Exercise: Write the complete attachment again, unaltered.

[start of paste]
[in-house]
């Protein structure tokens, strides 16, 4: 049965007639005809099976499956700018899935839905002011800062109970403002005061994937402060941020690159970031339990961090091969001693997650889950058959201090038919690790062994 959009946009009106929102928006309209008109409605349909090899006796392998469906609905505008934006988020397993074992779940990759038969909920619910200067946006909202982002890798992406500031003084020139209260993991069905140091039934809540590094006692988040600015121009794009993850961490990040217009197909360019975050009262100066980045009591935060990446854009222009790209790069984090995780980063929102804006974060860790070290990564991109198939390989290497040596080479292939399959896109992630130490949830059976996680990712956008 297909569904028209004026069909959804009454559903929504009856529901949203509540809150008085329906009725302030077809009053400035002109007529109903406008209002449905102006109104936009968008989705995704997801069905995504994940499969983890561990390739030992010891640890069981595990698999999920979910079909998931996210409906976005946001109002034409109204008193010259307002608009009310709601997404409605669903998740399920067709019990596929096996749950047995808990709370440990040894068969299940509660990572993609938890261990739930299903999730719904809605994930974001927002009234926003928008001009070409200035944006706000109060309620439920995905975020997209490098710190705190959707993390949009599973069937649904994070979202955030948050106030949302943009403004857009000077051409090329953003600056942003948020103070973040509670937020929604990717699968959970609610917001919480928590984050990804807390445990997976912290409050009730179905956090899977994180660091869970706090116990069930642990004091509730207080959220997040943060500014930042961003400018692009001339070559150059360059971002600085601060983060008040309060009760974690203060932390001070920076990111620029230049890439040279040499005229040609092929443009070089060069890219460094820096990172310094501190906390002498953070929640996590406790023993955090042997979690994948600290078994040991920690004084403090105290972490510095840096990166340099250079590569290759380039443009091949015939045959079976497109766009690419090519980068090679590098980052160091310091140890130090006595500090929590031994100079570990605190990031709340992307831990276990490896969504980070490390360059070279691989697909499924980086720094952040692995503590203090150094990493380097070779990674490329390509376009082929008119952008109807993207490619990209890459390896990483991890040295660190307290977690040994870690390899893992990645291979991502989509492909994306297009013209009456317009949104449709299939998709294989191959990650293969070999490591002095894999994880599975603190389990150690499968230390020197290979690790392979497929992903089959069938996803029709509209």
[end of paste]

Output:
[in-house]
């Protein structure tokens, strides 16, 4: 049965007639005809099976499956700018899935839905002011800062109970403002005061994937402060941020690159970031339990961090091969001693997650889950058959201090038919690790062994 959009946009009106929102928006309209008109409605349909090899006796392998469906609905505008934006988020397993074992779940990759038969909920619910200067946006909202982002890798992406500031003084020139209260993991069905140091039934809540590094006692988040600015121009794009993850961490990040217009197909360019975050009262100066980045009591935060990446854009222009790209790069984090995780980063929102804006974060860790070290990564991109198939390989290497040596080479292939399959896109992630130490949830059976996680990712956008 297909569904028209004026069909959804009454559903929504009856529901949203509540809150008085329906009725302030077809009053400035002109007529109903406008209002449905102006109104936009968008989705995704997801069905995504994940499969983890561990390739030992010891640890069981595990698999999920979910079909998931996210409906976005946001109002034409109204008193010259307002608009009310709601997404409605669903998740399920067709019990596929096996749950047995808990709370440990040894068969299940509660990572993609938890261990739930299903999730719904809605994930974001927002009234926003928008001009070409200035944006706000109060309620439920995905975020997209490098710190705190959707993390949009599973069937649904994070979202955030948050106030949302943009403004857009000077051409090329953003600056942003948020103070973040509670937020929604990717699968959970609610917001919480928590984050990804807390445990997976912290409050009730179905956090899977994180660091869970706090116990069930642990004091509730207080959220997040943060500014930042961003400018692009001339070559150059360059971002600085601060983060008040309060009760974690203060932390001070920076990111620029230049890439040279040499005229040609092929443009070089060069890219460094820096990172310094501190906390002498953070929640996590406790023993955090042997979690994948600290078994040991920690004084403090105290972490510095840096990166340099250079590569290759380039443009091949015939045959079976497109766009690419090519980068090679590098980052160091310091140890130090006595500090929590031994100079570990605190990031709340992307831990276990490896969504980070490390360059070279691989697909499924980086720094952040692995503590203090150094990493380097070779990674490329390509376009082929008119952008109807993207490619990209890459390896990483991890040295660190307290977690040994870690390899893992990645291979991502989509492909994306297009013209009456317009949104449709299939998709294989191959990650293969070999490591002095894999994880599975603190389990150690499968230390020197290979690790392979497929992903089959069938996803029709509209």